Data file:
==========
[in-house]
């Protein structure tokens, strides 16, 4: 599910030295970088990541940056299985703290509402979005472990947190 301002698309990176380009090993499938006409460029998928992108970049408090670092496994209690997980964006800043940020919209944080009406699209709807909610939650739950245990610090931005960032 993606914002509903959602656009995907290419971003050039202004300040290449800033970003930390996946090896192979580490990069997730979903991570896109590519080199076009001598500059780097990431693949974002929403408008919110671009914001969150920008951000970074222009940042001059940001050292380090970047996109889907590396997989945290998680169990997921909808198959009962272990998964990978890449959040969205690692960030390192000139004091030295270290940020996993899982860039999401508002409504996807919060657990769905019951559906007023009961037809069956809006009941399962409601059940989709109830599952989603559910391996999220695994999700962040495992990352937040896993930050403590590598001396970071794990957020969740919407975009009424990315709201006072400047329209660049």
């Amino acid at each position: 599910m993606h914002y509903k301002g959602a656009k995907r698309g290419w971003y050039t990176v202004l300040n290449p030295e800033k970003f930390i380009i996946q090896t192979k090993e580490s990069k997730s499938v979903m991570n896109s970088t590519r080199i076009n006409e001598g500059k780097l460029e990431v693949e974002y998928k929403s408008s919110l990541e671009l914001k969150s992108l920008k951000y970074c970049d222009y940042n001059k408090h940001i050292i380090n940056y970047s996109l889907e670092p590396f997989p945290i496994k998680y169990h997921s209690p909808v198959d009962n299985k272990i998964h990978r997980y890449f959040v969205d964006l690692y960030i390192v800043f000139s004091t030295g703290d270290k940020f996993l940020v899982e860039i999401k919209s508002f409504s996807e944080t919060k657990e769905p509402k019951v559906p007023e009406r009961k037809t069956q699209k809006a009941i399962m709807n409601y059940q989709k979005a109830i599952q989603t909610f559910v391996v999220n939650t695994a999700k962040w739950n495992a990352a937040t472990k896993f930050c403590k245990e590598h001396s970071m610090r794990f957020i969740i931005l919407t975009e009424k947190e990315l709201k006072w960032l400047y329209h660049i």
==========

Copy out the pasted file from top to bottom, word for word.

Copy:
[in-house]
């Protein structure tokens, strides 16, 4: 599910030295970088990541940056299985703290509402979005472990947190 301002698309990176380009090993499938006409460029998928992108970049408090670092496994209690997980964006800043940020919209944080009406699209709807909610939650739950245990610090931005960032 993606914002509903959602656009995907290419971003050039202004300040290449800033970003930390996946090896192979580490990069997730979903991570896109590519080199076009001598500059780097990431693949974002929403408008919110671009914001969150920008951000970074222009940042001059940001050292380090970047996109889907590396997989945290998680169990997921909808198959009962272990998964990978890449959040969205690692960030390192000139004091030295270290940020996993899982860039999401508002409504996807919060657990769905019951559906007023009961037809069956809006009941399962409601059940989709109830599952989603559910391996999220695994999700962040495992990352937040896993930050403590590598001396970071794990957020969740919407975009009424990315709201006072400047329209660049």
């Amino acid at each position: 599910m993606h914002y509903k301002g959602a656009k995907r698309g290419w971003y050039t990176v202004l300040n290449p030295e800033k970003f930390i380009i996946q090896t192979k090993e580490s990069k997730s499938v979903m991570n896109s970088t590519r080199i076009n006409e001598g500059k780097l460029e990431v693949e974002y998928k929403s408008s919110l990541e671009l914001k969150s992108l920008k951000y970074c970049d222009y940042n001059k408090h940001i050292i380090n940056y970047s996109l889907e670092p590396f997989p945290i496994k998680y169990h997921s209690p909808v198959d009962n299985k272990i998964h990978r997980y890449f959040v969205d964006l690692y960030i390192v800043f000139s004091t030295g703290d270290k940020f996993l940020v899982e860039i999401k919209s508002f409504s996807e944080t919060k657990e769905p509402k019951v559906p007023e009406r009961k037809t069956q699209k809006a009941i399962m709807n409601y059940q989709k979005a109830i599952q989603t909610f559910v391996v999220n939650t695994a999700k962040w739950n495992a990352a937040t472990k896993f930050c403590k245990e590598h001396s970071m610090r794990f957020i969740i931005l919407t975009e009424k947190e990315l709201k006072w960032l400047y329209h660049i």